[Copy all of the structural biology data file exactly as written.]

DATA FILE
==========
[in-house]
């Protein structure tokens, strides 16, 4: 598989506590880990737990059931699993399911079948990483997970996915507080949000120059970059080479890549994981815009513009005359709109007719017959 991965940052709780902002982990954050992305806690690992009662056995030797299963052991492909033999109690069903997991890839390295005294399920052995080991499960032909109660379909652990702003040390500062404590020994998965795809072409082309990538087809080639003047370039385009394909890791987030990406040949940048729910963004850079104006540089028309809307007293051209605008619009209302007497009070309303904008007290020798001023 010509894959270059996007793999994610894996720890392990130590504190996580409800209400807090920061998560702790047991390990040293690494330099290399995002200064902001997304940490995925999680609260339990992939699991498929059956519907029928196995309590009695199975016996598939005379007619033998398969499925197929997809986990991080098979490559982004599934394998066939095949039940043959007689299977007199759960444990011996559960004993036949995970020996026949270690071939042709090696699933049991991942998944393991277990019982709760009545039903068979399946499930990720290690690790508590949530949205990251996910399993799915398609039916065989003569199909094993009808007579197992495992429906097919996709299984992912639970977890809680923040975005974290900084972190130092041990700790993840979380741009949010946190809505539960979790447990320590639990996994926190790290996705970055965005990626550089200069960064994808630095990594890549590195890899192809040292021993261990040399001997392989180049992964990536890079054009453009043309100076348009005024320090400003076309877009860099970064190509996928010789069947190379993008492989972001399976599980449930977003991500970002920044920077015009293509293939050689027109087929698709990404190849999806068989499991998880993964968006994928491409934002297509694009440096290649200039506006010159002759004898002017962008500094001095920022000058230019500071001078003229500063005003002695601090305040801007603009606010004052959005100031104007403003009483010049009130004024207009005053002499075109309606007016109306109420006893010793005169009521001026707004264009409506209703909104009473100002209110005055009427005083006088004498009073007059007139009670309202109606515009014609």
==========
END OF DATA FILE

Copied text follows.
[in-house]
């Protein structure tokens, strides 16, 4: 598989506590880990737990059931699993399911079948990483997970996915507080949000120059970059080479890549994981815009513009005359709109007719017959 991965940052709780902002982990954050992305806690690992009662056995030797299963052991492909033999109690069903997991890839390295005294399920052995080991499960032909109660379909652990702003040390500062404590020994998965795809072409082309990538087809080639003047370039385009394909890791987030990406040949940048729910963004850079104006540089028309809307007293051209605008619009209302007497009070309303904008007290020798001023 010509894959270059996007793999994610894996720890392990130590504190996580409800209400807090920061998560702790047991390990040293690494330099290399995002200064902001997304940490995925999680609260339990992939699991498929059956519907029928196995309590009695199975016996598939005379007619033998398969499925197929997809986990991080098979490559982004599934394998066939095949039940043959007689299977007199759960444990011996559960004993036949995970020996026949270690071939042709090696699933049991991942998944393991277990019982709760009545039903068979399946499930990720290690690790508590949530949205990251996910399993799915398609039916065989003569199909094993009808007579197992495992429906097919996709299984992912639970977890809680923040975005974290900084972190130092041990700790993840979380741009949010946190809505539960979790447990320590639990996994926190790290996705970055965005990626550089200069960064994808630095990594890549590195890899192809040292021993261990040399001997392989180049992964990536890079054009453009043309100076348009005024320090400003076309877009860099970064190509996928010789069947190379993008492989972001399976599980449930977003991500970002920044920077015009293509293939050689027109087929698709990404190849999806068989499991998880993964968006994928491409934002297509694009440096290649200039506006010159002759004898002017962008500094001095920022000058230019500071001078003229500063005003002695601090305040801007603009606010004052959005100031104007403003009483010049009130004024207009005053002499075109309606007016109306109420006893010793005169009521001026707004264009409506209703909104009473100002209110005055009427005083006088004498009073007059007139009670309202109606515009014609």